6245.0 - Successful and Unsuccessful Job Search Experience, Australia, Jul 2000  
ARCHIVED ISSUE Released at 11:30 AM (CANBERRA TIME) 06/06/2001   
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1 The statistics in this publication were compiled from data collected in the Successful and Unsuccessful Job Search Experience Survey that was conducted throughout Australia in July 2000 as a supplement to the monthly Labour Force Survey (LFS). Respondents to the LFS who were within the scope of the supplementary survey were asked further questions.

2 The publication Labour Force, Australia (Cat. no. 6203.0) contains information about survey design, sample redesign, scope, coverage and population benchmarks relevant to the LFS, which also apply to supplementary surveys. It also contains definitions of demographic and labour force characteristics, and information about telephone interviewing which are relevant to both the LFS and supplementary surveys.


3 In addition to those already excluded from the LFS, there were approximately 80,000 persons living in remote and sparsely settled parts of Australia who were out of scope of this survey. The exclusion of these persons has only a minor impact on any aggregate estimates that are produced for individual States and Territories, except the Northern Territory. Further details can be obtained by contacting the person listed on the front cover of this publication.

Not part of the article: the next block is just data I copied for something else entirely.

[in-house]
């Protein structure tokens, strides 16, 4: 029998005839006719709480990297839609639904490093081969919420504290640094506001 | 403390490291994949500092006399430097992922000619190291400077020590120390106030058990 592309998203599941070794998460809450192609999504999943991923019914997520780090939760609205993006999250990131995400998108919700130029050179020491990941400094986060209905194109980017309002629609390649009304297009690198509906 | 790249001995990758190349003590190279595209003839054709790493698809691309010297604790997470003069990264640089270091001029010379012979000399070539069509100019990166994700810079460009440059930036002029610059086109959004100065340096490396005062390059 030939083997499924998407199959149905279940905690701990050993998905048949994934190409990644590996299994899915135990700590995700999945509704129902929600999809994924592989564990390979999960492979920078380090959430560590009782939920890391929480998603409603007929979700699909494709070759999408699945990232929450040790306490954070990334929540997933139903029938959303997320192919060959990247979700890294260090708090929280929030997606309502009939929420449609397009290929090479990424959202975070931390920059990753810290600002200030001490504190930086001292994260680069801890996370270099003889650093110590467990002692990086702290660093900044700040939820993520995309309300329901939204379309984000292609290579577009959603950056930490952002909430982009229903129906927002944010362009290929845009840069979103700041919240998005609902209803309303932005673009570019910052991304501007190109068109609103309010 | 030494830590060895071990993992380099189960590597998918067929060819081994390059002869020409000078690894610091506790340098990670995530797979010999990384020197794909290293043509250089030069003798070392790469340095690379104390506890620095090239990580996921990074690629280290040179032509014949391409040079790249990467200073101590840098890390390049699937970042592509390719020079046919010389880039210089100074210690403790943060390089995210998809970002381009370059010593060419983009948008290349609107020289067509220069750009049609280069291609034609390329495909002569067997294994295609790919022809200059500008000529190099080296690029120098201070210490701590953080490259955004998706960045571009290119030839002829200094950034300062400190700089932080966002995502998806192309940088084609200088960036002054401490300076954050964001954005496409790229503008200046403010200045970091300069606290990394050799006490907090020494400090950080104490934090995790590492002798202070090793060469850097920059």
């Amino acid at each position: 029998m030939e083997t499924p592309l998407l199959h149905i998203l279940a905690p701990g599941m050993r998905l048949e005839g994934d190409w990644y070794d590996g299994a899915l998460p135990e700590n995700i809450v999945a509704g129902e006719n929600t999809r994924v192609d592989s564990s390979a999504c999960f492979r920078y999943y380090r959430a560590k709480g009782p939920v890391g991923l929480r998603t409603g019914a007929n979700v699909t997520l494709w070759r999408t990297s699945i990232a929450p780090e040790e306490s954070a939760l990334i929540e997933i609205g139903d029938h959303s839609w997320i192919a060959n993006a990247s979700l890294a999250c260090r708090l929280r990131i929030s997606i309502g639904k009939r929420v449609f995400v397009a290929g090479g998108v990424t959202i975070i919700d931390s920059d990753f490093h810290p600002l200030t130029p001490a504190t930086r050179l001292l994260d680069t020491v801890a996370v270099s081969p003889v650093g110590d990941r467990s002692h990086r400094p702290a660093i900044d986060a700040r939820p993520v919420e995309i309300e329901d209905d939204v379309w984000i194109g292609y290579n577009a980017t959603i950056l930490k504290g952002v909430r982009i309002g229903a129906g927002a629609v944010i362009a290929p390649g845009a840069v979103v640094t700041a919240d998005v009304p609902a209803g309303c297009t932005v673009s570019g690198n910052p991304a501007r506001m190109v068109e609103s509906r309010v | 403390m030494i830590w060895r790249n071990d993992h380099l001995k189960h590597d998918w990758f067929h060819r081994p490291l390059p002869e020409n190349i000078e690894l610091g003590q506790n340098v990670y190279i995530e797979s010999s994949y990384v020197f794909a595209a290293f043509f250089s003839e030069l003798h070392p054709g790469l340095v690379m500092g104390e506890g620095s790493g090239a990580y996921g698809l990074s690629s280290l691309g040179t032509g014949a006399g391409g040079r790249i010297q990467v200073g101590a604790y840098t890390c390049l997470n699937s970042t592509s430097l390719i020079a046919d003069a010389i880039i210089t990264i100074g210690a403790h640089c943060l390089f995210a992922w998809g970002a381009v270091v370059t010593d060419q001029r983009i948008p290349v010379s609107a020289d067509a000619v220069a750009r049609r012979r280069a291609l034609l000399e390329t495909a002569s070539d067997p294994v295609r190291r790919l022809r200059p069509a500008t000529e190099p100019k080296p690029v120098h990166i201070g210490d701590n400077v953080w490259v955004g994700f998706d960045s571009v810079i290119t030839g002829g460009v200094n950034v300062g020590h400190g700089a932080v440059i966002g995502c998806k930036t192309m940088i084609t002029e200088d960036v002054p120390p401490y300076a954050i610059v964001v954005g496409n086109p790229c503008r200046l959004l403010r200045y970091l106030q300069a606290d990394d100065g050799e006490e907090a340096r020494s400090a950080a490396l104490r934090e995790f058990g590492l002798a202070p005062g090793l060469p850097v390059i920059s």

4 Students at boarding schools, patients in hospitals, residents of homes (e.g. retirement homes, homes for persons with handicaps), and inmates of prisons are excluded from all supplementary surveys.

5 This survey was restricted to persons who had started or looked for a job for wages or salary during the previous 12 months, excluding persons who started a new job without changing employer.


6 The estimates in this publication relate to persons covered by the survey in July 2000. In the LFS, coverage rules are applied which aim to ensure that each person is associated with only one dwelling, and hence has only one chance of selection in the survey. See Labour Force, Australia (Cat. no. 6203.0).


7 Estimates in this publication are subject to sampling and non-sampling errors:

  • Sampling error is the difference between the published estimate and the value that would have been produced if all dwellings had been included in the survey. For more information see the Technical Notes.
  • Non-sampling errors are inaccuracies that occur because of imperfections in reporting by respondents and interviewers, and errors made in coding and processing data. These inaccuracies may occur in any enumeration, whether it be a full count or a sample. Every effort is made to reduce the non-sampling error to a minimum by careful design of questionnaires, intensive training and supervision of interviewers, and efficient processing procedures.


8 The estimates are based on information collected in the survey month and, due to seasonal factors, may not be representative of other months of the year.


9 Revisions are made to population benchmarks for the LFS after each five-yearly Census of Population and Housing. The last such revision was made in February 1999 to take account of the results of the 1996 Census of Population and Housing. Estimates from supplementary surveys conducted from and including February 1999 are therefore based on revised population benchmarks.